Published on October 6th, 2022 | by Craig Silliphant



Blonde is either the most feminist movie of the year — or the most misogynist. One thing’s for sure, it’s a feat of brilliant filmmaking.

DISCLAIMER: Before we launch in here, I should point out this movie, about the inner turmoil of a woman, was made by a man. And that I am a man writing about it. You can decide for yourself if you’d rather not have either of us take up space in your mind with this movie/conversation.

Blonde is not a movie about Marilyn Monroe. It’s about the lonely, lost, and abused. It’s about how childhood trauma shapes an adult’s view of the world.

Blonde is not a biopic of the iconic and doomed actress. It’s a fictionalized story about her life, based on a Pulitzer Prize-winning book by Joyce Carol Oates. It’s an imagining of an inner monologue we could never be privy to, the confluence of Norma Jeane Mortenson and her alter ego Marilyn Monroe.

Blonde is not for everyone.

The film is about an abused little girl who grows up to be one of the biggest stars in Hollywood history, where she finds a modicum of glamour and love, but that mostly becomes a thin veneer, behind which is a life of more abuse, some visited on her by herself, some institutionally, but most of it by the men in her orbit.

The movie has been controversial, but let’s talk about the film itself before we dig into the controversy.

Director Andrew Dominik has made several good films (Chopper, The Assassination of Jesse James by the Coward Robert Ford), and at least one that was flawed but also underappreciated (Killing Them Softly). Blonde is a huge leap forward.

Even if you hate the content of the film, your opinion is instantly suspect if you can’t agree that the filmmaking is amazing. Blonde is a hair away from Terrance Malick’s Tree of Life, a sprawling, existential, surreal, impressionistic hunk of cinema. Blonde has story shades of David Lynch’s Fire Walk With Me and even the crude body horror of Cronenberg. There are so many scenes of dazzling technical skill on display. Blonde ambition, indeed.

The players are all aligned as well; Ana de Armas is spellbinding as Monroe (though her Cuban accent shines through here and there). Adrien Brody and Bobby Cannavale inhabit Monroe’s famous husbands well. Nick Cave and Warren Ellis present a sweeping score that helps usher us along the path of a life through time and space. Cave and Dominik, both Australian, have worked together several times.

But now that I’ve blown up the movie’s skirt like a whoosh of air from a subway grate, let’s unpack the controversies and hate the film is getting.

Just like Marilyn and Norma Jeane herself, the movie has an inescapable duality. It’s either one of the most feminist movies ever made or one of the most misogynist. I think the true answer lies with the beholder. For the record, Joyce Carol Oates herself called it, “remarkably feminist.”

I thought Blonde was indeed feminist in its approach. Though, I don’t staunchly defend that thought; as I said, it’s in the eye of the beholder. It’s fair for any viewer to feel like they’re watching a violent exploitation of Monroe. It’s also not lost on me that she was ground down by her iconic status in life and we just won’t let her rest in peace in death. That said, this movie is hardly the first to use her image for its own purposes. That’s part of being an icon, like it or not.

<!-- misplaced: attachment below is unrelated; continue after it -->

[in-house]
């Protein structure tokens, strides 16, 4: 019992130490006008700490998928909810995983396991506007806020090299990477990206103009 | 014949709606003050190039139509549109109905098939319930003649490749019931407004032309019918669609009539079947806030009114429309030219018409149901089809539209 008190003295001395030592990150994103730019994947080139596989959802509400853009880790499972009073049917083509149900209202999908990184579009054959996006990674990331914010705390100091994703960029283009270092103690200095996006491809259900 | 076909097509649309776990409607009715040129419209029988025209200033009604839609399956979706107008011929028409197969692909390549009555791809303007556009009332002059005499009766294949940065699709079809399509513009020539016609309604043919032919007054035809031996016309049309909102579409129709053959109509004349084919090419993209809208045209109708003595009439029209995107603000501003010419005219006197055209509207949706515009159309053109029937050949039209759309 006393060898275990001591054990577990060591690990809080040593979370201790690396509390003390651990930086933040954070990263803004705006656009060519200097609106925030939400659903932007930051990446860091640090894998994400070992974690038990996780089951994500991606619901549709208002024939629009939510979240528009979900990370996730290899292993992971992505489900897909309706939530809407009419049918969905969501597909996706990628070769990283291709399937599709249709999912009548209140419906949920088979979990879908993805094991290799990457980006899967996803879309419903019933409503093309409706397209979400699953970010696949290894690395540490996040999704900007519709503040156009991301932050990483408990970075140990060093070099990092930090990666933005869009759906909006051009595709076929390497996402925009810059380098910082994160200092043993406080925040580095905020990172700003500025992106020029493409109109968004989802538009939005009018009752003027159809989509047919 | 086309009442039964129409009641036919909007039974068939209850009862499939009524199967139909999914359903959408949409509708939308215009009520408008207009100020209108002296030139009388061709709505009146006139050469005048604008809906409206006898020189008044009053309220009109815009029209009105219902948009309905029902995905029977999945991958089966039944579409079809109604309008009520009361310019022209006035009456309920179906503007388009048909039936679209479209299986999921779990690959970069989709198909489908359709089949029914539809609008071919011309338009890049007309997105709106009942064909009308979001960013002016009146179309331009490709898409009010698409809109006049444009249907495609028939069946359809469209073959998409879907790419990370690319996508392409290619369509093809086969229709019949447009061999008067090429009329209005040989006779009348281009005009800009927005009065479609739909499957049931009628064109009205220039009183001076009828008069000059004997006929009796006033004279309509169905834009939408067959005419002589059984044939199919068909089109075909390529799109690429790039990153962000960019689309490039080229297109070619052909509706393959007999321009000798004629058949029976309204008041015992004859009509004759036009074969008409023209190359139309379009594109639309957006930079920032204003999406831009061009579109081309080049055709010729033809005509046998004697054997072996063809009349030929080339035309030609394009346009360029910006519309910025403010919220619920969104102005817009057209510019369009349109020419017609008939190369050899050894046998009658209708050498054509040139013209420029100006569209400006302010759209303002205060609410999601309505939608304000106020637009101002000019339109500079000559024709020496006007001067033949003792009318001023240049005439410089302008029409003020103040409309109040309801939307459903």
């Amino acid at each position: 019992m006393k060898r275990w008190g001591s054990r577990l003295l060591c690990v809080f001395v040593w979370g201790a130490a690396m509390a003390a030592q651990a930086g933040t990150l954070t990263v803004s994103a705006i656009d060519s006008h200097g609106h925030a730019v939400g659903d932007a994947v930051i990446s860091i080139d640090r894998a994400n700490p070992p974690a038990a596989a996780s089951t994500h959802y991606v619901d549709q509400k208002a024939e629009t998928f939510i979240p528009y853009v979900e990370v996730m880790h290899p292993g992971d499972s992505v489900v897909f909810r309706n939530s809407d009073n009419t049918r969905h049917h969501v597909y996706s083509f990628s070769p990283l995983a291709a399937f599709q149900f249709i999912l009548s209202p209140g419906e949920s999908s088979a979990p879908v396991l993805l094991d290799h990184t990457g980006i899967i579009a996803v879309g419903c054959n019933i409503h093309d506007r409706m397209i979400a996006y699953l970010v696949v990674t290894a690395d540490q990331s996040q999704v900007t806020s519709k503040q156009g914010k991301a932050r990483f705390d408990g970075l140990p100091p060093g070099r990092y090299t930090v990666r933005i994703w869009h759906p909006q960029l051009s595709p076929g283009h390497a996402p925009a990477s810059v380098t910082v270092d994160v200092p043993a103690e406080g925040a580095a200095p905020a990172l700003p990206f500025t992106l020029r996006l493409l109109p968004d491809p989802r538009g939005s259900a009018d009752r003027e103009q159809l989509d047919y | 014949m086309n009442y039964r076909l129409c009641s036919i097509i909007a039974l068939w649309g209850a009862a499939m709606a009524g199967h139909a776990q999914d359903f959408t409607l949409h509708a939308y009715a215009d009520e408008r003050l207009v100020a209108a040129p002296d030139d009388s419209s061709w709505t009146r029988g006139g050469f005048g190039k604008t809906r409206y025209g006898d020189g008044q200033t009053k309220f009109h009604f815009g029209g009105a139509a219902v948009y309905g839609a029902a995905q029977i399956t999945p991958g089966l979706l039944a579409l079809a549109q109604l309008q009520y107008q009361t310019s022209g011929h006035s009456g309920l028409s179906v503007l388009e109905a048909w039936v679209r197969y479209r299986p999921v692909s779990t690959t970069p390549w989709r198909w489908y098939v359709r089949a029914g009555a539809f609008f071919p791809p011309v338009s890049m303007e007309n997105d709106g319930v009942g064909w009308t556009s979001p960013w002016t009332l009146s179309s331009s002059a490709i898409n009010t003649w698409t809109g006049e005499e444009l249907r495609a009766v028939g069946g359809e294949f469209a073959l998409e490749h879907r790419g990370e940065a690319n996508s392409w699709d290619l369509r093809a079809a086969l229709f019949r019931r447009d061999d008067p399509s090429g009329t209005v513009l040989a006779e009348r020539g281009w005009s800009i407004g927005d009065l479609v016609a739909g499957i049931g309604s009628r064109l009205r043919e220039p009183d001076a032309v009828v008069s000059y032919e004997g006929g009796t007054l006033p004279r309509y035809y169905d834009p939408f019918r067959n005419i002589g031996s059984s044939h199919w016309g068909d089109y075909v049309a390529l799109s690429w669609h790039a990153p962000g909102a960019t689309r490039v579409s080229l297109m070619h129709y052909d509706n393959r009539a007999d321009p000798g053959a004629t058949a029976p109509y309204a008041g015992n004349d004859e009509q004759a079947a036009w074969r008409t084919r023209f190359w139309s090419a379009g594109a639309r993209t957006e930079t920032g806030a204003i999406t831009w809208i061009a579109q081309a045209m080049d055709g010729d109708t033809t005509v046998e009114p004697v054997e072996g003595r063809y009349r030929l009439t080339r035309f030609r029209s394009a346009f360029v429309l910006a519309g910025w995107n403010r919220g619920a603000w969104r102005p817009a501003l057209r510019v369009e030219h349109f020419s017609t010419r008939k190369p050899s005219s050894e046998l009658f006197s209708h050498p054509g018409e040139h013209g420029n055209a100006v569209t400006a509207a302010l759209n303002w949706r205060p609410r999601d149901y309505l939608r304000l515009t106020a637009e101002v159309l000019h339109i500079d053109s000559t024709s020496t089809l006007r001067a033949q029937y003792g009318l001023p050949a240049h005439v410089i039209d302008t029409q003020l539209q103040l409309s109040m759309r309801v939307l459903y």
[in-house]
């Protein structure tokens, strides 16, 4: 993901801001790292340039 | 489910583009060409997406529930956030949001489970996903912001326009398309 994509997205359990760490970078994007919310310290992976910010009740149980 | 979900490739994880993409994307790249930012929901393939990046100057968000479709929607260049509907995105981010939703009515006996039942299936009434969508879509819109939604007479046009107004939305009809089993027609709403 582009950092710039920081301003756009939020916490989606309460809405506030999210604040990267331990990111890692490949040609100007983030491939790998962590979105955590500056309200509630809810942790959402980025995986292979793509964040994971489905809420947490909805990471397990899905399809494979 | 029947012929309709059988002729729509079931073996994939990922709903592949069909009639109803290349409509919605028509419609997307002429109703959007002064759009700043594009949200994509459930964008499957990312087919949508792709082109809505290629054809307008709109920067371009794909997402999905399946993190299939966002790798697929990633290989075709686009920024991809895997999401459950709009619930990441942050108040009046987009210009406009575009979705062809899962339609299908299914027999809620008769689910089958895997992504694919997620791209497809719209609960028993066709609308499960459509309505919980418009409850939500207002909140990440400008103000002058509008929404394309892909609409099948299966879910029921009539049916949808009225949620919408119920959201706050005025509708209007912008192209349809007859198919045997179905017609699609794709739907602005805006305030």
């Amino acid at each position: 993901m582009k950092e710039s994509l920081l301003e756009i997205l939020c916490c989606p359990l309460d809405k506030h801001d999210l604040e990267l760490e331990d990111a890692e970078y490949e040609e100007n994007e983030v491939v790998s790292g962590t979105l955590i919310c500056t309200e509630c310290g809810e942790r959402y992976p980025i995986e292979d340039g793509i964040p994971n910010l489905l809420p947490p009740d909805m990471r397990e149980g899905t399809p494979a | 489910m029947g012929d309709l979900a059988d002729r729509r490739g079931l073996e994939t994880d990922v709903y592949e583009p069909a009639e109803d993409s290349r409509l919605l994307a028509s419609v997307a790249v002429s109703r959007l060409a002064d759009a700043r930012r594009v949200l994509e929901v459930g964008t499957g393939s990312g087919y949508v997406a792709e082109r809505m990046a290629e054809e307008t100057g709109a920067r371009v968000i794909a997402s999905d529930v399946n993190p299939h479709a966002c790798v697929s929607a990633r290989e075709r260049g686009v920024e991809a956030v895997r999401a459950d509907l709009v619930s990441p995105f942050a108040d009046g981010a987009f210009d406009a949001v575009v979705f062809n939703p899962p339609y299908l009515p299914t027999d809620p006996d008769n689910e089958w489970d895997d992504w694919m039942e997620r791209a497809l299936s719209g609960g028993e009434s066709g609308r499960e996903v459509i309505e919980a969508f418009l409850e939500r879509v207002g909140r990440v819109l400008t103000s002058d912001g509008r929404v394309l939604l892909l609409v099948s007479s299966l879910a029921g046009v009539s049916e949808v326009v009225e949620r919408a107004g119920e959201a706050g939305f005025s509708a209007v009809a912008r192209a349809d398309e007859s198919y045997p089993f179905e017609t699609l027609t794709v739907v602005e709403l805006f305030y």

And zooming out a bit to talk about controversial art in general; often, ideas that don’t sit well with everyone are what make for art worth absorbing and thinking/talking about. An individual doesn’t have to be part of that conversation if they don’t want to, but to say that a piece of art has no reason to exist is folly.

They said the same about filmmakers like John Waters, calling him crude, ugly, and filthy. A lot of people wanted to wipe him from existence. But without his contribution to film, his constant pushing of the envelope, you certainly wouldn’t be going to drag shows or seeing other great LGTBQ+ art and film today. To borrow a cliché, he walked so others could run. And sometimes things don’t have to be clean and pure for them to make a good point about the nature of our world — because our world usually isn’t clean and pure.

Even if you want to treat Blonde as a biopic of sorts, it’s worth noting that movies like Bohemian Rhapsody tout themselves as ‘based on a true story,’ but they’re the biggest liars of all. That movie smiled a big toothy Freddie Mercury grin and sold you falsehoods about harrowing things like AIDs. Even though Blonde is fictional, there’s more truth in the film than in 10,000 Bohemian Rhapsodies.

Though allow me to reiterate that I can’t condemn someone for watching this movie and hating it or feeling like it is exploitive. That’s your truth and I respect it immensely. Put plainly, this movie is not for everyone. But love it or hate it, good art should inspire these kinds of deep feelings and conversations about the world. And Blonde is unquestionable filmmaking with an uncompromising story that will move you, one way or the other.

Blonde is one of the best movies of the year, if not the best so far, even if we won’t realize or acknowledge that for another 20 or 30 years.

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About the Author

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is a D-level celebrity with delusions of grandeur. A writer, critic, creative director, editor, broadcaster, and occasional filmmaker, his thoughts have appeared on radio, television, in print, and on the web. He is a juror on the Polaris Music Prize and the Juno Awards. He loves Saskatoon. He has horrible night terrors and apocalyptic dreams.

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